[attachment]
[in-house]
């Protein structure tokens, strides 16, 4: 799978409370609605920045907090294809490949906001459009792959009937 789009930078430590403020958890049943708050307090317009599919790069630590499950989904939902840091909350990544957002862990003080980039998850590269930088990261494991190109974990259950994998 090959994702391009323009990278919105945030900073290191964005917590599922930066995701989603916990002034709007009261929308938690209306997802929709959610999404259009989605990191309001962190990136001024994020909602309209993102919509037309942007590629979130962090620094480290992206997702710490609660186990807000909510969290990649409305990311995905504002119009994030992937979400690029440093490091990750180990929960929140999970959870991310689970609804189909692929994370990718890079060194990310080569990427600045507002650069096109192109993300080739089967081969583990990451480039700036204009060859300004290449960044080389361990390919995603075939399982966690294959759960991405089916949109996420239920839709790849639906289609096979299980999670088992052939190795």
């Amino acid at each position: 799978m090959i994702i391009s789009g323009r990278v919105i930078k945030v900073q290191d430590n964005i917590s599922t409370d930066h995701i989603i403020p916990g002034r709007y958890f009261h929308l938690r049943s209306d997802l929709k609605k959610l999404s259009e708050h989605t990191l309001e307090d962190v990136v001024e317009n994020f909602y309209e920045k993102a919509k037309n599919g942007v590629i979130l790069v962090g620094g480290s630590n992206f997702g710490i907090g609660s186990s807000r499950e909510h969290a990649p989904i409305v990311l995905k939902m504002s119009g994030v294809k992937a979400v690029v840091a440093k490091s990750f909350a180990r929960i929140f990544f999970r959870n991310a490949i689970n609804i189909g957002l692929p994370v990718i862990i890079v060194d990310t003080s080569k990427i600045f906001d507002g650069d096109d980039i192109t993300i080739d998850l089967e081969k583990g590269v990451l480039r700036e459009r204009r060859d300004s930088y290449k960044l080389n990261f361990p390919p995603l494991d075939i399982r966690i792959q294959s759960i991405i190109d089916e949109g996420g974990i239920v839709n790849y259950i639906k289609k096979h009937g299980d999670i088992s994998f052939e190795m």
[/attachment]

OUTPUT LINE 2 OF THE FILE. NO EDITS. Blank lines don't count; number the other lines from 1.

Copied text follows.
């Protein structure tokens, strides 16, 4: 799978409370609605920045907090294809490949906001459009792959009937 789009930078430590403020958890049943708050307090317009599919790069630590499950989904939902840091909350990544957002862990003080980039998850590269930088990261494991190109974990259950994998 090959994702391009323009990278919105945030900073290191964005917590599922930066995701989603916990002034709007009261929308938690209306997802929709959610999404259009989605990191309001962190990136001024994020909602309209993102919509037309942007590629979130962090620094480290992206997702710490609660186990807000909510969290990649409305990311995905504002119009994030992937979400690029440093490091990750180990929960929140999970959870991310689970609804189909692929994370990718890079060194990310080569990427600045507002650069096109192109993300080739089967081969583990990451480039700036204009060859300004290449960044080389361990390919995603075939399982966690294959759960991405089916949109996420239920839709790849639906289609096979299980999670088992052939190795």